English literature on the Ottoman Turks in the sixteenth and seventeenth centuries

English literature on the Ottoman Turks in the sixteenth and seventeenth centuries

By Anders Ingram

PhD Dissertation, University of Durham, 2009

Abstract: In the late sixteenth and early seventeenth century a large and complex English literature on the Ottoman Turks developed, characterised by its diversity in form, content, opinion and context. This was a literature in the sense of a large body of texts sharing a topic, written in a similar time and place and in similar context, but also in the sense of a discourse, sharing literary conventions, citing similar sources, recycling information, accepted ‘facts’, anecdotes and images and drawing upon the same authorities.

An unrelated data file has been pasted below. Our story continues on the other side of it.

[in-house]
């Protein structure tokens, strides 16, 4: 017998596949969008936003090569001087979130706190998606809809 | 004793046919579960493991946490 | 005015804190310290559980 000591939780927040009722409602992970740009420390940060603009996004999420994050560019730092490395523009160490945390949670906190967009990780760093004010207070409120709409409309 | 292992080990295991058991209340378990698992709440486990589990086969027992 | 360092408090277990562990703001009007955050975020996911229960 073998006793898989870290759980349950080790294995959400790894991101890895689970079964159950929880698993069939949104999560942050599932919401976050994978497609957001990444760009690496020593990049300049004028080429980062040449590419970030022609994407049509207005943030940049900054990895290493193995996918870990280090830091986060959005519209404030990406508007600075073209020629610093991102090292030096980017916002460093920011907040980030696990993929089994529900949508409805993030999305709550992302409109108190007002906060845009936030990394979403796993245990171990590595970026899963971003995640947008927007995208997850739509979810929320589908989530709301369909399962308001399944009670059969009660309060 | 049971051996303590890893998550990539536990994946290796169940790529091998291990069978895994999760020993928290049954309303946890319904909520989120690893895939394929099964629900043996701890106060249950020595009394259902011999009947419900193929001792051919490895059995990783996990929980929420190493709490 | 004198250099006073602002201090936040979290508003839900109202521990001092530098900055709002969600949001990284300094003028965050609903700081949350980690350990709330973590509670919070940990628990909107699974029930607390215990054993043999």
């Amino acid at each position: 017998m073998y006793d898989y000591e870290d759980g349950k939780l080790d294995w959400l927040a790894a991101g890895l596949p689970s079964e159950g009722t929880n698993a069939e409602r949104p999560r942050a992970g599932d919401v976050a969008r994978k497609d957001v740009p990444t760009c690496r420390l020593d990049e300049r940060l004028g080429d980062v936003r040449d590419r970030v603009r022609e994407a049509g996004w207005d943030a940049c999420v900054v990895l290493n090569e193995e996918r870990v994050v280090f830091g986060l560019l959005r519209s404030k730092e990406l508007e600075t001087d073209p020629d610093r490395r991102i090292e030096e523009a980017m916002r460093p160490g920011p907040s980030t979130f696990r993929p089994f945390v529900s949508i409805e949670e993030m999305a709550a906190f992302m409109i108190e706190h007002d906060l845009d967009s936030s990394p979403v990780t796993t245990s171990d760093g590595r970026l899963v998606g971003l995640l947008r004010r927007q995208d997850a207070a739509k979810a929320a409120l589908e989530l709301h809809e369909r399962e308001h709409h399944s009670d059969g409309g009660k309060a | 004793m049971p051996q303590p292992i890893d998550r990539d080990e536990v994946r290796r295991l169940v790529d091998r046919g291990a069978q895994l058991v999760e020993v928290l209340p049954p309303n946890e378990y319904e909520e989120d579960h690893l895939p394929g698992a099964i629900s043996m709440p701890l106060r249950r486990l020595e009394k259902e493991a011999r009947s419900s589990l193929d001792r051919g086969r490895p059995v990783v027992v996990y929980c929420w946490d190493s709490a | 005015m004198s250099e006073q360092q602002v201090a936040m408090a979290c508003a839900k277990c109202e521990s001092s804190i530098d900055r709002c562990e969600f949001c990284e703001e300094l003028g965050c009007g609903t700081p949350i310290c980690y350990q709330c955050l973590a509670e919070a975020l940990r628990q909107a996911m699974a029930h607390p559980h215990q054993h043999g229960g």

I examine this literature from its sixteenth-century roots, tracing its growth at the turn of the seventeenth century and its development into a complex literature, influenced by English religious and political contexts as well as growing Anglo-Ottoman trade and diplomacy, until the dramatic changes brought by diminishing Ottoman power in Europe at the close of that century. I draw these sources together as a ‘literature’, by examining trends, chronological developments and connections between them, while on the other hand I focus upon the contexts of individual works and a nuanced reading of their representations of the Ottomans. Through this I seek to bring a broader and more balanced perspective on both English literature on the Ottomans as a whole and the diversity and complexity of the works of which it was comprised.

Click here to read this thesis from the University of Durham

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